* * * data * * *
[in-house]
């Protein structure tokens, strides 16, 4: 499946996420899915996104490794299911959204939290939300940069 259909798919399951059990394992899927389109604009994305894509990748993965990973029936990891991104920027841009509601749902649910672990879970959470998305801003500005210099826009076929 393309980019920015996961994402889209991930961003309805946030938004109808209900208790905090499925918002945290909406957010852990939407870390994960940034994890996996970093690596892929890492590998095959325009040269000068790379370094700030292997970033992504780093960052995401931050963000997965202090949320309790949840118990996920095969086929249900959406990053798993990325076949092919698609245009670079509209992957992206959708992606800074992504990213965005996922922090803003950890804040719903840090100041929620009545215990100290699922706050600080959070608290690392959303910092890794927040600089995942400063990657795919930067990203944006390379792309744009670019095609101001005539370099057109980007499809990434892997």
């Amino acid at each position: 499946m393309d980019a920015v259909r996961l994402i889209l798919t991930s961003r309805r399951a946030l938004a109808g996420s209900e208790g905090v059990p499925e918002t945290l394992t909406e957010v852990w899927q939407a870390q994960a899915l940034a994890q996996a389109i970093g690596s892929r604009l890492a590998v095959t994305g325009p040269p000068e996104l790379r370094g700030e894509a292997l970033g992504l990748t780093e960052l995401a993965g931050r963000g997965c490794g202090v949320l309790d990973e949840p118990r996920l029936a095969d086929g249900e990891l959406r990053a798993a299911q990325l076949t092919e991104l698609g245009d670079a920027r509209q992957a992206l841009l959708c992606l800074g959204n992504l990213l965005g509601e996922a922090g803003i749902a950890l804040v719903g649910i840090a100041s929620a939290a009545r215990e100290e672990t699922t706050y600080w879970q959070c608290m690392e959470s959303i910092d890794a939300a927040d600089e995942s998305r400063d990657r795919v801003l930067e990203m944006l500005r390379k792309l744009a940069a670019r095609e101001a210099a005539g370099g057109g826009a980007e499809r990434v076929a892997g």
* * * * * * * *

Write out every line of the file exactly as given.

[in-house]
């Protein structure tokens, strides 16, 4: 499946996420899915996104490794299911959204939290939300940069 259909798919399951059990394992899927389109604009994305894509990748993965990973029936990891991104920027841009509601749902649910672990879970959470998305801003500005210099826009076929 393309980019920015996961994402889209991930961003309805946030938004109808209900208790905090499925918002945290909406957010852990939407870390994960940034994890996996970093690596892929890492590998095959325009040269000068790379370094700030292997970033992504780093960052995401931050963000997965202090949320309790949840118990996920095969086929249900959406990053798993990325076949092919698609245009670079509209992957992206959708992606800074992504990213965005996922922090803003950890804040719903840090100041929620009545215990100290699922706050600080959070608290690392959303910092890794927040600089995942400063990657795919930067990203944006390379792309744009670019095609101001005539370099057109980007499809990434892997």
């Amino acid at each position: 499946m393309d980019a920015v259909r996961l994402i889209l798919t991930s961003r309805r399951a946030l938004a109808g996420s209900e208790g905090v059990p499925e918002t945290l394992t909406e957010v852990w899927q939407a870390q994960a899915l940034a994890q996996a389109i970093g690596s892929r604009l890492a590998v095959t994305g325009p040269p000068e996104l790379r370094g700030e894509a292997l970033g992504l990748t780093e960052l995401a993965g931050r963000g997965c490794g202090v949320l309790d990973e949840p118990r996920l029936a095969d086929g249900e990891l959406r990053a798993a299911q990325l076949t092919e991104l698609g245009d670079a920027r509209q992957a992206l841009l959708c992606l800074g959204n992504l990213l965005g509601e996922a922090g803003i749902a950890l804040v719903g649910i840090a100041s929620a939290a009545r215990e100290e672990t699922t706050y600080w879970q959070c608290m690392e959470s959303i910092d890794a939300a927040d600089e995942s998305r400063d990657r795919v801003l930067e990203m944006l500005r390379k792309l744009a940069a670019r095609e101001a210099a005539g370099g057109g826009a980007e499809r990434v076929a892997g």